Build something you wish existed.
This was the first piece we ever created at Distilled that was featured in top tier publications. I remember literally and virtually high-fiving each other round the office when we saw the coverage roll in… WIRED… Fast Company… The New Yorker!
The idea itself was borne out of a personal obsession.
In my third year of university (about 8 years previously), I spent far too much time reading books about the history of popular music – which was nothing at all to do with my course.
I enjoyed learning how different genres gave birth to other genres. But it was impossible to link it all together in my head. I wanted a way to see it all clearly.
When we started this project, I spent numerous days, evenings, and weekends, mapping this out on scraps of paper – drawing and re-drawing the different lines. Whenever anyone walked into the kitchen at work, they were confronted with these mad scrawls.
Some of my colleagues looked genuinely concerned for my wellbeing.
I really wish I’d kept some of those early scribbles, and recorded the whole thing unfolding.
We didn’t have much experience making interactive or animated graphics at the time. We were just planning to make a static image like this:
But, just as we were nearing completion, I was passing the designer’s desk when he said, ‘you know, this would work much better as an animation.’
I stopped dead in my tracks.
He was right.
I knew it straight away. So I did something I hadn’t done before, nor have I done since. I jumped on the phone to the client and said: “I know we’re due to launch this piece, but if you give us twice the time – and effectively twice the budget – I promise this will get more than twice the results.”
I wouldn’t normally make such bold claims. But I was confident in this one. The client could hear the conviction in my voice.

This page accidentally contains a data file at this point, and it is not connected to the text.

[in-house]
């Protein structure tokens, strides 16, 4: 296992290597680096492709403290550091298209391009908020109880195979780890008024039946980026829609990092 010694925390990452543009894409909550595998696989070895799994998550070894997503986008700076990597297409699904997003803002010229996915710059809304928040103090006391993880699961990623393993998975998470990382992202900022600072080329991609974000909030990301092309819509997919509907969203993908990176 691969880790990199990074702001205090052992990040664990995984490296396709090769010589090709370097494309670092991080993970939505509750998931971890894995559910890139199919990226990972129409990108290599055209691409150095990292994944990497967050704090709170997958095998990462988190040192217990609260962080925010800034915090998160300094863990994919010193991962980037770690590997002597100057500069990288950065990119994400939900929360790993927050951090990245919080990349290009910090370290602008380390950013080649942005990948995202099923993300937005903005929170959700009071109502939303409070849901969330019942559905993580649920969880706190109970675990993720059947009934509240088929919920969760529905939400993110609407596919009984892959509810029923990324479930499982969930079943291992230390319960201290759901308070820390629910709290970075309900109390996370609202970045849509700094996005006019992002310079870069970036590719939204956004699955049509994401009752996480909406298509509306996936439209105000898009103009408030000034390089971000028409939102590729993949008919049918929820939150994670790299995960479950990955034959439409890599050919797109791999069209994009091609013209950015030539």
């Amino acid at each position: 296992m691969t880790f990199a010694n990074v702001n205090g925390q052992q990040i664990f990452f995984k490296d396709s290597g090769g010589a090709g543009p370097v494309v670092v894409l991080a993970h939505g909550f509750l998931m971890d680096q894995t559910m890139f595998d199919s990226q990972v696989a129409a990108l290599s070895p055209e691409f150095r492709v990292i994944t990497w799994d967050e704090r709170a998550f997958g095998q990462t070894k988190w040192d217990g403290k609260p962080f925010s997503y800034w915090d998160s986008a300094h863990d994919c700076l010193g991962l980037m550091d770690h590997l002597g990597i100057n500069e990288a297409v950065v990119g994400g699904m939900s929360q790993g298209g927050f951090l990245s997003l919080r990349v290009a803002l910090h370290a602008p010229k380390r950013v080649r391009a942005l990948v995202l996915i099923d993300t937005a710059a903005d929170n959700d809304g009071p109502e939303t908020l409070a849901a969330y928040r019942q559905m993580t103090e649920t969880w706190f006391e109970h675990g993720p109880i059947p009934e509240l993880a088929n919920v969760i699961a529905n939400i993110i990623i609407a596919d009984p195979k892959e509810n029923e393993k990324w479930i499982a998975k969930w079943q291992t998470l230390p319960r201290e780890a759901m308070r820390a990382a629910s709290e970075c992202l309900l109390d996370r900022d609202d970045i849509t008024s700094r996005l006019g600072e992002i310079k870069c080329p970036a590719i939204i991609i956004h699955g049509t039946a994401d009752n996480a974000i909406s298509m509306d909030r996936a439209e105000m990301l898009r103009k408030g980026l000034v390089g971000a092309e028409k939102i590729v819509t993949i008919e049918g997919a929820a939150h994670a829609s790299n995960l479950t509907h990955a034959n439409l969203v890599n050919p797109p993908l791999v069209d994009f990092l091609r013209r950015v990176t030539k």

‘Okay,’ he said. ‘If you’re sure’.
I was sure.
We took the time to develop the animation, which autoplays on arrival. We also created an interactive slider so you can drag the timeline back and forward to see the evolution at your own pace.
This is how the thing plays out:
Before the early 1900s, it was mostly traditional folk music and church music. Then came the arrival of the deep south blues.
After blues, came jazz and R&B – which in turn, gave birth to soul, funk and disco.
In the early 80s, samplers and synthesisers arrived, introducing new production techniques. This created an explosion of new genres, including hip hop, house, electro and synth pop.
And the evolution continues all the way through to modern-day genres like grime and dubstep:
At the time we made this piece, I was still working as an SEO Consultant for Distilled. However, I was developing a reputation within the company as the go-to guy for visual content.
When anyone was working on a new campaign, most of the consultants would come to me for advice, as would the designer, the data scientist, and the developer. So I made the pitch to the bosses at the company to turn this into my full-time role. All I had to do was forward all the email requests I’d received.
I got the job.
The results of the music graphic helped my case too:
- Featured in The New Yorker, Trend Hunter, MusicRadar, O’Reilly, Los Angeles Times, PSFK, Fast Company, SPIN, and Wired
- Linked to by 1,817 sites
- 155,000 likes
- 2 million views
- Personally responsible for concept and creative direction
This was the start of the Creative team at Distilled, a team I grew from 4 people to 16 in 4 years, significantly improving the quality of the team’s output. As a result, the company developed a reputation for making innovative interactive content that earns high volumes of links, likes, and traffic.